Usually, tribute albums seem to be means of generating some extra cash. When a well-reputed record company such as Nuclear Blast releases a tribute album, however, it is usually something different. As is the case here. As with many tribute albums, it's probably best to go through the songs one by one.

"Summernight City" by Therion. Without a doubt the best song on the album, with a choire, chugga-chugga guitars, classical instruments, sounding rich, with excellent female vocals. The male solo vocals are rather less. A wise choice for a first track; if you listen to this one in the shop you will want to buy the album.

"Thank You For The Music" by Metalium. My main gripe with Metalium is their vocalist. As a result, he is also the weaker part of this song: Much too prevalent. Other than that, the song is OK.

"Gimme! Gimme! Gimme!" by Sinergy. The Abba classic given the classic Sinergy treatment with good vocals and superb guitar work. Good.

"Money, Money, Money" by At Vance. Over-the-top vocals, average track. Pretty heavy sounding, but that's about it.

"Voulez-Vous" by Morgana LeFay. Pretty good, making the song sound like a trye heavy metal track. Good guitar work, good vocals, double-bass-drum pulse. Too bad the band split up.

"S.O.S." by Paradox. Very fast and unfortunately kindof messy-sounding version of the original. Still, not half bad and certainly pretty heavy!

"Take a Chance on Me" by Rough Silk (featuring Anke Hansen). Good guitars, driving bass, tinny-sounding bass, sub-standard male vocals. Some of the passages only use synth, which makes them sound kindof thin. Anke Hansen's female vocals are uncannily Abba-like. All in all not too good, but not bad either.

"Chiquitita" by Spiral Tower. One of the lesser tracks, with a vocalist attempting the original pitch of the vocals and not sounding convincing. I don't like the original track either, so perhaps that's most of what makes this track such a lesser item. The band mention that Abba songs give them "goose-bombs". Well, Abba used to give me goose bumps, but this song was indeed more like goose bombs.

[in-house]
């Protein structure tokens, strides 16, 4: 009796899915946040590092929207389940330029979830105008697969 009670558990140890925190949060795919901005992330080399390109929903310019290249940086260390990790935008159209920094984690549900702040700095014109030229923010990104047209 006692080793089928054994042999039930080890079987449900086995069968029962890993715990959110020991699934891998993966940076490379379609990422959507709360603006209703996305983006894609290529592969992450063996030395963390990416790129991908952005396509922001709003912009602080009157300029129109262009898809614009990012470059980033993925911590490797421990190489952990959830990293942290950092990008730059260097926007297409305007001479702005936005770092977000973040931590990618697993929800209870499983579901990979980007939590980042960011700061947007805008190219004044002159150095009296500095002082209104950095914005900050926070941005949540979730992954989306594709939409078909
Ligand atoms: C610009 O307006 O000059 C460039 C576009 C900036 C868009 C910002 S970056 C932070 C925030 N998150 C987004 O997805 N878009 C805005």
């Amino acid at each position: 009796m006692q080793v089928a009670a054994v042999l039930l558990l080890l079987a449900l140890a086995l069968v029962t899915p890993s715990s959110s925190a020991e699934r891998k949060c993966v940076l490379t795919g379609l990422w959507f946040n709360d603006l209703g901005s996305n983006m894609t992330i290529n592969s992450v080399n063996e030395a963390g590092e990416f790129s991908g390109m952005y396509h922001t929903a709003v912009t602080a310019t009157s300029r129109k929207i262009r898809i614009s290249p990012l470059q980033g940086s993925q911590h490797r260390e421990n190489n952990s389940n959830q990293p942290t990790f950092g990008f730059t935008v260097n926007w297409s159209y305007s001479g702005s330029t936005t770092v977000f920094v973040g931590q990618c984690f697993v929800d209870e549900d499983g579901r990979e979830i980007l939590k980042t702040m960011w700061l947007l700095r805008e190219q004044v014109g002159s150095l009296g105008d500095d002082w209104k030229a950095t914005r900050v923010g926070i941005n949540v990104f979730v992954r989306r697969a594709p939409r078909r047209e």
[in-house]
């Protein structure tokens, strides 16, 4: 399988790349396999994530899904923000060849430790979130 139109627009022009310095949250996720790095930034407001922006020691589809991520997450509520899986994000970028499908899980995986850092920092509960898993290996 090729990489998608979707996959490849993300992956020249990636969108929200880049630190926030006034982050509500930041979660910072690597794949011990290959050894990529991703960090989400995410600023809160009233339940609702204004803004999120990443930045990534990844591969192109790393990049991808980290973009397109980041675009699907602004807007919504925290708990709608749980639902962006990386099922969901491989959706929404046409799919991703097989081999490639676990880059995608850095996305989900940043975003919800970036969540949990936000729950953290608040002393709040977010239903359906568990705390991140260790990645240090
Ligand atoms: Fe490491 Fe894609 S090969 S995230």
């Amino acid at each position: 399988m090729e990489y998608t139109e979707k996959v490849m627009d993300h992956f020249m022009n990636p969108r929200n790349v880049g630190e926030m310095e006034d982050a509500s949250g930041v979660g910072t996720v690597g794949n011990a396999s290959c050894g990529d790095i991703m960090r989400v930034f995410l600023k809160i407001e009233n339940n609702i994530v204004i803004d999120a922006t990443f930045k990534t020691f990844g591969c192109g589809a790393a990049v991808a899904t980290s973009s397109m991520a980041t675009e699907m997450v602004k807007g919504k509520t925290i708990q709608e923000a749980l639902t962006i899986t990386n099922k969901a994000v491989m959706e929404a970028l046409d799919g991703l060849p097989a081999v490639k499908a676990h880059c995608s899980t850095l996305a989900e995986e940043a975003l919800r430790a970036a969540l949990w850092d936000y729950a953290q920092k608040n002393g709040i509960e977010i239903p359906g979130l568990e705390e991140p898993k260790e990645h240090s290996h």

"Eagle" by Sargant Fury. "Eagle" was always my personal favourite from the Abba catalogue. Excellent guitar work on this version, fitting vocals, Therion-like chugga-chugga. Definitely the second climax on the album. Incidentally, Sargant Fury recorded this cover years ago already.

"One of Us" by Flowing Tears. This version of the song is a bit of a hard rock ballad. The female vocals are good, the version as a whole, too. I prefer the louder sections to the softer ones, though.

"Waterloo" by Nation. Pretty cool version with good guitar work and a clearly audible bass. Vocals might perhaps not be your cup of tea with the excessive harmonies (Supertramp comes to mind, for some reason), but nonetheless one of the best tracks on the album. Odd and quite fun ending.

"Super Trouper" by Custard. Drums too loud, vocals with a pretty heavy accent, and a stupid band name. I didn't like the original track, I don't like this version and I don't like custard.

"Knowing Me, Knowing You" by Tad Morose. Good stuff, heavy sounding, vocals are OK as well, fitting guitar work. Not the easiest of tracks to do with the multi-layered vocals, but they pulled it off.

"Dancing Queen" by Glow. The choruses sound a bit like Foo Fighters, the other bits like the Ramones. Interestingly different, pretty appealing for some reason, not as bad as the description might cause you to think.

Certainly not the worst tribute album ever, in fact a pretty good one. I would liked to have seen Malmsteen's version of "Gimme! Gimme! Gimme!" on here as well, but hey.



Written April 2001


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